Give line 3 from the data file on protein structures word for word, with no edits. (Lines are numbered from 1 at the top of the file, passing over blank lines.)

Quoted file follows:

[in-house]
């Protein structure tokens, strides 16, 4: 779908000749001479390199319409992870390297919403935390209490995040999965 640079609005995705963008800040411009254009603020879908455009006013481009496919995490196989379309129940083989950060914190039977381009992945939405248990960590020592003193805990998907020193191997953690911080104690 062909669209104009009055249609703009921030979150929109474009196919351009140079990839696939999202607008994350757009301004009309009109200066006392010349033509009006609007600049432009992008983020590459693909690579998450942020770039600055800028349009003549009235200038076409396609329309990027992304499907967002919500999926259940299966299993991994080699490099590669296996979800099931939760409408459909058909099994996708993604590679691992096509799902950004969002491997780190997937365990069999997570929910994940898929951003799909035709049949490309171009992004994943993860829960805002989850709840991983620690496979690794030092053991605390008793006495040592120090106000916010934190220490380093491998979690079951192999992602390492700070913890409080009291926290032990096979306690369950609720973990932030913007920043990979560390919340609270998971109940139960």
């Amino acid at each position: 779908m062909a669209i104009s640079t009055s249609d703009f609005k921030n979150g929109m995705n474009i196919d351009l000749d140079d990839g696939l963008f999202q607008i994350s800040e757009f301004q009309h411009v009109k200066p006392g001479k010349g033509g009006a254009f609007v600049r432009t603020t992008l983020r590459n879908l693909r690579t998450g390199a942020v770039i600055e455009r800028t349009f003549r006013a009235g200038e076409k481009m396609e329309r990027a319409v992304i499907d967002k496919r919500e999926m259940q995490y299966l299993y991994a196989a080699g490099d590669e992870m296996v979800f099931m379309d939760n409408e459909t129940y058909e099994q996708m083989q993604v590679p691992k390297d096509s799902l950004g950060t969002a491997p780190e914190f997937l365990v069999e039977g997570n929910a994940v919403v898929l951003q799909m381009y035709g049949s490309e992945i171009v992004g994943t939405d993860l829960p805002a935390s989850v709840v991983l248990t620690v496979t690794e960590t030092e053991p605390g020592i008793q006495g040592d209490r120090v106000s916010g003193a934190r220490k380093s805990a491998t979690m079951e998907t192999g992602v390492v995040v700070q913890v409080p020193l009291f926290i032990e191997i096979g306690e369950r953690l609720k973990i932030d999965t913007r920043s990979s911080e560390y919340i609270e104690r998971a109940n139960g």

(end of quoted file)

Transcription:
């Amino acid at each position: 779908m062909a669209i104009s640079t009055s249609d703009f609005k921030n979150g929109m995705n474009i196919d351009l000749d140079d990839g696939l963008f999202q607008i994350s800040e757009f301004q009309h411009v009109k200066p006392g001479k010349g033509g009006a254009f609007v600049r432009t603020t992008l983020r590459n879908l693909r690579t998450g390199a942020v770039i600055e455009r800028t349009f003549r006013a009235g200038e076409k481009m396609e329309r990027a319409v992304i499907d967002k496919r919500e999926m259940q995490y299966l299993y991994a196989a080699g490099d590669e992870m296996v979800f099931m379309d939760n409408e459909t129940y058909e099994q996708m083989q993604v590679p691992k390297d096509s799902l950004g950060t969002a491997p780190e914190f997937l365990v069999e039977g997570n929910a994940v919403v898929l951003q799909m381009y035709g049949s490309e992945i171009v992004g994943t939405d993860l829960p805002a935390s989850v709840v991983l248990t620690v496979t690794e960590t030092e053991p605390g020592i008793q006495g040592d209490r120090v106000s916010g003193a934190r220490k380093s805990a491998t979690m079951e998907t192999g992602v390492v995040v700070q913890v409080p020193l009291f926290i032990e191997i096979g306690e369950r953690l609720k973990i932030d999965t913007r920043s990979s911080e560390y919340i609270e104690r998971a109940n139960g």